The high-efficiency bass driver is also well-behaved above its working range, which greatly simplifies crossover design.

Last edited by Lynn Olson; 6th June 2012 at 10:43 AM.
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Old 6th June 2012, 10:48 AM   #7675
limono is offline limono  United States
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In the meantime I took a route " back to Ariel" well not quite but close enough. Bought a used Living Voice Avatars which are to me very close in philosophy and drivers used to Ariel . Granted it's a vented design and not a transmision line but those paper vifas with scan speak tweeter in D'appolito config should sound quite similar , correct me if I'm wrong as I never heard Ariel . So how do they sound? Surprisingly open and dynamic in very , very small room and quite pleasant in a big one. What I like the most is tonal quality of the speaker . No, it's not Tannoy nor altec luscious midbass with midrange presence but those old vifas surely have some of the vintage drivers magic. Yes , the "boxines " of the sound is very present but unlike in many speakers it doesn't bother me much and they are quite universal performer in very reasonable package ( not exactly cheap ) I guess what I'm trying to convey here in my poor English is "keep your Ariels around" They might get handy in bad times or "in between" times. Rgrds, L
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Old 6th June 2012, 06:42 PM   #7676
agent.5 is offline agent.5  United States
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Lynn,

glad that you are back. Are you able to find a 15" woofer that can keep up with the GPA 288/AH-425?
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Old 6th June 2012, 06:52 PM   #7677
vgeorge is offline vgeorge  Greece
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I' m curious too, about what that 15 inch woofer might be.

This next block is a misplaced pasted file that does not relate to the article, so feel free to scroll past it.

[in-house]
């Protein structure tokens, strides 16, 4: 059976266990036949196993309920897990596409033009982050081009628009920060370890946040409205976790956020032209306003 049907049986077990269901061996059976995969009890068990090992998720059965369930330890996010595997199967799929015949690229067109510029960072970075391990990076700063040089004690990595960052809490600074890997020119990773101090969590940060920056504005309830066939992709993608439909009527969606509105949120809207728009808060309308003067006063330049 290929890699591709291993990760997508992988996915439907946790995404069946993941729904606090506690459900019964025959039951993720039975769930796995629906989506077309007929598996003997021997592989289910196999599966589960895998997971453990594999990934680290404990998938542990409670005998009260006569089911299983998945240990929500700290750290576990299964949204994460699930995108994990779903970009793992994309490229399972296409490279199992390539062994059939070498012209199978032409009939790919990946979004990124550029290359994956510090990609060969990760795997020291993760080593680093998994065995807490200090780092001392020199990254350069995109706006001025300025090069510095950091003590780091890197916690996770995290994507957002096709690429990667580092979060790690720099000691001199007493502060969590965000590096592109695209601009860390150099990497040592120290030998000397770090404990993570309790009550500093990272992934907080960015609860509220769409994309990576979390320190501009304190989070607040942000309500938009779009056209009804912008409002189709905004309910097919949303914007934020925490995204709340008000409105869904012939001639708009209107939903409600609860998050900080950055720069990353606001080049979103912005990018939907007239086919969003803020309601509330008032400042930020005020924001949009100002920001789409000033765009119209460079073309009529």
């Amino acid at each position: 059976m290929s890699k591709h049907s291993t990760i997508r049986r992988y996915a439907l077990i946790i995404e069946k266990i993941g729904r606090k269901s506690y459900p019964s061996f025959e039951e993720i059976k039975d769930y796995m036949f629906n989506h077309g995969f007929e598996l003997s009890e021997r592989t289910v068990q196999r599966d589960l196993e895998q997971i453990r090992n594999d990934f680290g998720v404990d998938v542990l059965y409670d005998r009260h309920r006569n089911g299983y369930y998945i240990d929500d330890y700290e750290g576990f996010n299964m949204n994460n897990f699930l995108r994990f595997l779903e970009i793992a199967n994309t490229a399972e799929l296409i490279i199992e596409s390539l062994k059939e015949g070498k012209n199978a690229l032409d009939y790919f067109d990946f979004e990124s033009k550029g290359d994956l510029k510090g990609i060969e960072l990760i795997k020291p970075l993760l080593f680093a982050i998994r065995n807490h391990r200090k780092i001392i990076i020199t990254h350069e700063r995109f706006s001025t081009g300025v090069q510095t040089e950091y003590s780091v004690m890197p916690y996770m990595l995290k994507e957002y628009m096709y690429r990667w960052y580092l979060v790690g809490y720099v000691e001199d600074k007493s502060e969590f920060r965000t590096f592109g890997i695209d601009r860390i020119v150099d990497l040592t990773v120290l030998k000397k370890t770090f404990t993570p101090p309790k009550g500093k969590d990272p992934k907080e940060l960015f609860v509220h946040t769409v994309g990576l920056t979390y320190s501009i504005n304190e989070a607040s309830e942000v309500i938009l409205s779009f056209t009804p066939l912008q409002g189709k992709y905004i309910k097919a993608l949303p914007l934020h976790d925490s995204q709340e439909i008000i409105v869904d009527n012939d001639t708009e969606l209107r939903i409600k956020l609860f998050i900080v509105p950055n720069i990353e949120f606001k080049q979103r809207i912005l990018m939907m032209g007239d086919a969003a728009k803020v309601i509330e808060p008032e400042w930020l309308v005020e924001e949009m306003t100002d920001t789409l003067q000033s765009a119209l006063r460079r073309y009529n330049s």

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Old 7th June 2012, 12:37 AM   #7678
limono is offline limono  United States
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Unobtainum Western Electric field coil , sorry guys you won't be able to buy it ..
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Old 7th June 2012, 08:06 AM   #7679
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Quote:
Originally Posted by limono View Post
In the meantime I took a route "back to Ariel" well not quite but close enough. Bought a used Living Voice Avatars which are to me very close in philosophy and drivers used to Ariel. Granted it's a vented design and not a transmision line but those paper vifas with scan speak tweeter in D'appolito config should sound quite similar, correct me if I'm wrong as I never heard Ariel. So how do they sound? Surprisingly open and dynamic in a very, very small room and quite pleasant in a big one. What I like the most is tonal quality of the speaker. No, it's not Tannoy nor Altec luscious midbass with midrange presence but those old Vifas surely have some of the vintage driver's magic. Yes, the "boxiness" of the sound is very present but unlike in many speakers it doesn't bother me much and they are quite universal performer in very reasonable package (not exactly cheap) I guess what I'm trying to convey here in my poor English is "keep your Ariels around" They might get handy in bad times or "in between" times. Rgrds, L